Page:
Ethical guidelines ensure that individuals receive accurate, clear, and non-judgmental information about the meaning of their MBTI results as well as practical suggestions for how to apply personality insights to improve their lives.
The following are the most important ethical principles for MBTI practitioners:
- Clients must be informed of the purpose for taking the MBTI instrument, and they must take it voluntarily.
- The MBTI instrument is intended to support individual self-understanding and growth and to enhance understanding of differences in others.
- MBTI results should not be used to select or limit anyone on the basis of type.
- Results of the MBTI instrument belong to the individual client. Results are confidential, and only individual clients can decide to share their results.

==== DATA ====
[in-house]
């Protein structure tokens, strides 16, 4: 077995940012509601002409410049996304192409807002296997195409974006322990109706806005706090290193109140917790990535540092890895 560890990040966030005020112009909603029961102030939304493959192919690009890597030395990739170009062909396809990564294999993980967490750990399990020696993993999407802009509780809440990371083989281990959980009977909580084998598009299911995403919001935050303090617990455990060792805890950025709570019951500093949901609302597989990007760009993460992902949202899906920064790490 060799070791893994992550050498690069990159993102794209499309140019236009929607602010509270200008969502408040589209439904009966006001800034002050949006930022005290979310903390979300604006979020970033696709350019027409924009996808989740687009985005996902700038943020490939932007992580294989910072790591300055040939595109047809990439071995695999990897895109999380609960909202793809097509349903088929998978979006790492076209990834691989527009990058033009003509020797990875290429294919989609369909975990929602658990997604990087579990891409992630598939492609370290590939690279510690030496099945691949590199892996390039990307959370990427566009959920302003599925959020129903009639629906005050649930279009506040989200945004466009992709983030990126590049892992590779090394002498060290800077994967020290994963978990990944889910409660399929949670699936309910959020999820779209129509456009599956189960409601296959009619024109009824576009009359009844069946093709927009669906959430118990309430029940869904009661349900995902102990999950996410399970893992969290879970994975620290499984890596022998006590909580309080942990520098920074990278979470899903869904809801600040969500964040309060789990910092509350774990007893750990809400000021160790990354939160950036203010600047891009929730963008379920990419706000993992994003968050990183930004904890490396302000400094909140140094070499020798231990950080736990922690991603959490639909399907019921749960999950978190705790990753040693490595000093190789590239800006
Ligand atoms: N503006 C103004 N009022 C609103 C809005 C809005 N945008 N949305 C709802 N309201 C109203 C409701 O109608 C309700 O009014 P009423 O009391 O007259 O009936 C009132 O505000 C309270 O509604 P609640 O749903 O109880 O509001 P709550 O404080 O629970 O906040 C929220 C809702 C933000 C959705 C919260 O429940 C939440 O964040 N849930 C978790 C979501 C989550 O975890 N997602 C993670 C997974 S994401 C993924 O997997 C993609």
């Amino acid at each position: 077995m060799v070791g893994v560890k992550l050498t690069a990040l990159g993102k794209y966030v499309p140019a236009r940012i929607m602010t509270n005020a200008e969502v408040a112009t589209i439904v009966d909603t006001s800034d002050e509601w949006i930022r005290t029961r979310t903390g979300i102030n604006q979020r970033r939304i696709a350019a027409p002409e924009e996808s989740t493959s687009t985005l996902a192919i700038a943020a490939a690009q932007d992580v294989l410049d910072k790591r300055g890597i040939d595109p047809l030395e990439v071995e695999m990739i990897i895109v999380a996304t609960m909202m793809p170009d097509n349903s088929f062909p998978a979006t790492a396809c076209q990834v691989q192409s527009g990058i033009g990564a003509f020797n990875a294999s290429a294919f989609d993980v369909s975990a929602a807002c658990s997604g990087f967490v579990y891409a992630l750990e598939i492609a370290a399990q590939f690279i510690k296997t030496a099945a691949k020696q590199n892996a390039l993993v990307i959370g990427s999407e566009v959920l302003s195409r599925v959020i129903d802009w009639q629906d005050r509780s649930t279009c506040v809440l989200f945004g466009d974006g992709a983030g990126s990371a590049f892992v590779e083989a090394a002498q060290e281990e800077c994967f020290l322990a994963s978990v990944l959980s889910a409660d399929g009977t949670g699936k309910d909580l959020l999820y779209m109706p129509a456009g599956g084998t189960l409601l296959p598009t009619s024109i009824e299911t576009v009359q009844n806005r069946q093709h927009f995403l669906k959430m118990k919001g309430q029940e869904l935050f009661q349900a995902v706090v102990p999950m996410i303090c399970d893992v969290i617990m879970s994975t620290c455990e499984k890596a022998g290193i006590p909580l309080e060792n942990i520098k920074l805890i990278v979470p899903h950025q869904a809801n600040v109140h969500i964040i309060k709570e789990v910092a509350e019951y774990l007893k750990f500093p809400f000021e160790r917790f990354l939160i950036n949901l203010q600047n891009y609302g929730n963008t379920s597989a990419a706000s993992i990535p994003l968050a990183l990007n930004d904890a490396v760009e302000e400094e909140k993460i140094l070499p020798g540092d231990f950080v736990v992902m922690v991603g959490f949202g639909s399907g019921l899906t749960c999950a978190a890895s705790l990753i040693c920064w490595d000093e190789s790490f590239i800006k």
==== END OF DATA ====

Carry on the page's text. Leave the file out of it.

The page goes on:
- Every client completing the MBTI instrument should be provided an interactive overview of type theory and an explanation of the preferences before receiving results.
- Type descriptions and definitions need to be given without bias or stereotyping, with the preferences and types presented as normal differences.
- MBTI results must be verified by clients after they have learned about the preferences, received their results, and read type descriptions.
- Clients may agree or disagree with their reported type, and clients are the final judge of which type fits for them.
- Practitioners will respect copyright laws and any other laws of their country in using the MBTI materials.
- Practitioners will use correct references to the MBTI instrument and type materials.
Source: MBTI Certification Program Participant’s Resource Guide (Mountain View, CA: CPP, Inc., 2011), 71-72.
For more detailed guidelines for how to ethically administer and interpret the MBTI instrument, please consult the MBTI® Manual.